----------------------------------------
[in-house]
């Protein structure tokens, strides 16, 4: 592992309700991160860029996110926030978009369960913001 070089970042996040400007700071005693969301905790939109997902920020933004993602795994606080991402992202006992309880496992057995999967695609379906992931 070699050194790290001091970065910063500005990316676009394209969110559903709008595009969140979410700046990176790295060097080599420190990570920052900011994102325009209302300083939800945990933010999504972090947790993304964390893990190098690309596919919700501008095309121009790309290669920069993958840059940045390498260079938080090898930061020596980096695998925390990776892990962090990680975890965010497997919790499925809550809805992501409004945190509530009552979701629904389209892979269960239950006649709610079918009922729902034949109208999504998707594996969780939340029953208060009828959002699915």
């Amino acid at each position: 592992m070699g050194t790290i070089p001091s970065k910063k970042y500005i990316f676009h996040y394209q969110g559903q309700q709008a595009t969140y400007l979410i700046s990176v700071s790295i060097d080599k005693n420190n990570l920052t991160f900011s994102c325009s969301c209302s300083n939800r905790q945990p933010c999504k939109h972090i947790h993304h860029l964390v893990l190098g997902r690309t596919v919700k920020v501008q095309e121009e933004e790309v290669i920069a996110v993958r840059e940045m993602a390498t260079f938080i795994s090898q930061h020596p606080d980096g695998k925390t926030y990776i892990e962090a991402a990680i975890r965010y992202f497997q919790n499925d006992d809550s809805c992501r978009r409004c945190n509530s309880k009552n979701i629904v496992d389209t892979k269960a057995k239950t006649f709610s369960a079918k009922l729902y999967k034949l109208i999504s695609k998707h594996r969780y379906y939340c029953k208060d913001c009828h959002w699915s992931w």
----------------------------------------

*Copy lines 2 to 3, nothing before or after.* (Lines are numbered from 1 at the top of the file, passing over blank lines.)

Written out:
């Protein structure tokens, strides 16, 4: 592992309700991160860029996110926030978009369960913001 070089970042996040400007700071005693969301905790939109997902920020933004993602795994606080991402992202006992309880496992057995999967695609379906992931 070699050194790290001091970065910063500005990316676009394209969110559903709008595009969140979410700046990176790295060097080599420190990570920052900011994102325009209302300083939800945990933010999504972090947790993304964390893990190098690309596919919700501008095309121009790309290669920069993958840059940045390498260079938080090898930061020596980096695998925390990776892990962090990680975890965010497997919790499925809550809805992501409004945190509530009552979701629904389209892979269960239950006649709610079918009922729902034949109208999504998707594996969780939340029953208060009828959002699915």
């Amino acid at each position: 592992m070699g050194t790290i070089p001091s970065k910063k970042y500005i990316f676009h996040y394209q969110g559903q309700q709008a595009t969140y400007l979410i700046s990176v700071s790295i060097d080599k005693n420190n990570l920052t991160f900011s994102c325009s969301c209302s300083n939800r905790q945990p933010c999504k939109h972090i947790h993304h860029l964390v893990l190098g997902r690309t596919v919700k920020v501008q095309e121009e933004e790309v290669i920069a996110v993958r840059e940045m993602a390498t260079f938080i795994s090898q930061h020596p606080d980096g695998k925390t926030y990776i892990e962090a991402a990680i975890r965010y992202f497997q919790n499925d006992d809550s809805c992501r978009r409004c945190n509530s309880k009552n979701i629904v496992d389209t892979k269960a057995k239950t006649f709610s369960a079918k009922l729902y999967k034949l109208i999504s695609k998707h594996r969780y379906y939340c029953k208060d913001c009828h959002w699915s992931w």